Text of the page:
Benson Henderson had his chance to make history Saturday night, as a win would’ve broken BJ Penn’s record for lightweight title defenses in the UFC. But after four title defenses where only one was a clear victory for the champion it was bound to happen; Henderson’s luck ran out as Anthony Pettis pulled off a brilliant armbar from guard. It was fascinating to watch the adjustments the two were making as Pettis rolled for it. Benson defended it well and was doing everything he could to get away and Pettis matched him, minor adjustment to minor adjustment, until Henderson’s arm gave and he verbally tapped.
Two cards in four days can be a lot for some, in retrospect. I could go for another card on Wednesday if it was there. And since it is I’m happier than a pig in slop, honestly, but until Wednesday’s Ultimate Fight Night 28 we can play Joe Silva with the most intriguing winners (and losers) from Saturday night’s PPV card.
Anthony Pettis vs. T.J Grant – Pettis did a lot of good things during his fight against Henderson but the best thing he did afterward: he acknowledged that he got the shot because Grant was hurt and that Grant deserves the next shot. I’m totally on board with that one. Grant didn’t lose his title shot; he just got hurt. Grant/Pettis will make for a great fight, too.
A fight with Jose Aldo will be bandied about by some, mainly because it was on the books before Pettis hurt his knee, but with Pettis apparently injuring his knee Saturday night during the fight it might be a while before we see him fight again. So the UFC isn’t going to schedule a fight between them again, especially since Pettis just won one title and hasn’t done enough at lightweight (yet) to get the super fight.
Josh Barnett vs. the winner of Matt Mitrione vs. Brendan Schaub – I’ll eat some crow; I though Barnett was overrated by a ton of people and that Mir would hand him his lunch. Barnett came out and fought a great fight against a game opponent and finished him in brutal fashion. It wasn’t an early stoppage; he was right by the press side of the cage and the lights were out for Mir. But Barnett isn’t going to get a title shot, not this soon anyway, and probably needs a couple of wins against credible opponents first.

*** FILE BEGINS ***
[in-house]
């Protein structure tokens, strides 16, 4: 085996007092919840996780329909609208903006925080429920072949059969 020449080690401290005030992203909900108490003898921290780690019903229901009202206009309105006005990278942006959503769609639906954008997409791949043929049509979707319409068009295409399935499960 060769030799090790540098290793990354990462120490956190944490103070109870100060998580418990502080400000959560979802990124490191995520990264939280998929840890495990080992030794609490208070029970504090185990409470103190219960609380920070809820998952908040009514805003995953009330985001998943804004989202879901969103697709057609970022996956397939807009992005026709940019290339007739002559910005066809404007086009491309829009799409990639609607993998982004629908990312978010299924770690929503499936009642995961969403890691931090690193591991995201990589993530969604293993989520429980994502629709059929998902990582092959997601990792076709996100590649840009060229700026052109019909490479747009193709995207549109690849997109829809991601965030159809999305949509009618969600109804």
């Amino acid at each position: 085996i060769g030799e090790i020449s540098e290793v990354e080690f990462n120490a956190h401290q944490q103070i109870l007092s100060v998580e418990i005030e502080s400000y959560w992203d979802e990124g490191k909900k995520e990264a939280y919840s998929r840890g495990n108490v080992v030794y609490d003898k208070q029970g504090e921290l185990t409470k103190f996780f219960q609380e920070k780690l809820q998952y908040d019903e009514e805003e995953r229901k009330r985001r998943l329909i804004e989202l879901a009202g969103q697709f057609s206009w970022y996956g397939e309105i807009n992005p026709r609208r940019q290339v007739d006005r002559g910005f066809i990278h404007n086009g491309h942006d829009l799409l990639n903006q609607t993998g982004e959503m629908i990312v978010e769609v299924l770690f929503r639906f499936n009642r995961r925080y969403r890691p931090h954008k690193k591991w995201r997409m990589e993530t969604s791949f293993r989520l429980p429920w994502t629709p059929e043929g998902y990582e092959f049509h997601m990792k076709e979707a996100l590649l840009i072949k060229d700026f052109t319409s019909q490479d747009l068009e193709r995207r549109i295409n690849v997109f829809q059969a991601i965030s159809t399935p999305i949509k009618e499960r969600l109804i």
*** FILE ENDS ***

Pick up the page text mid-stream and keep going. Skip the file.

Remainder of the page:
Outside of Mir his last four wins have been over Geronimo Dos Santos, Sergei Kharitonov, Nandor Guelmino and Brett Rogers. Not exactly a murderer’s row of talent. Mir was a good start and if Barnett wants to be in the title hunt sooner than later he’ll need wins over names besides Mir. Roy Nelson would be another good matchup and Stipe Miocic might find his way against Barnett as well. Barnett is a Top 10 fighter but he’s not as known as a lot of fighters; he needs a couple of good wins to get a shot at reclaiming the UFC title he juiced his way to winning eons ago.
Ben Rothwell vs. Travis Browne – Rothwell called him out after the fight and oddly enough it makes more sense than anyone else. Rothwell looked like an athlete for once … in press row the thoughts among the guys I was chatting with were that this is the best he’s looked since the IFL. He didn’t look like a slim Roy Nelson in this fight; he looked like an athlete. Browne has a massive win over Overeem but he won’t get a title shot without at least one more win.
Magnus Cedenblad vs. Dylan Andrews – The Swede called out the Australian after Pappy Abedi was stopped by the TUF 17 product in brutal fashion. Considering both guys are really new in their careers I can see this happening. The one downside is that Andrews separated his shoulder and doesn’t have a clear timetable to return just yet. If not Andrews I could see him getting someone else from that TUF cast; Josh Samman would make for probably the best matchup of the ones who haven’t had a fight since the show’s finale.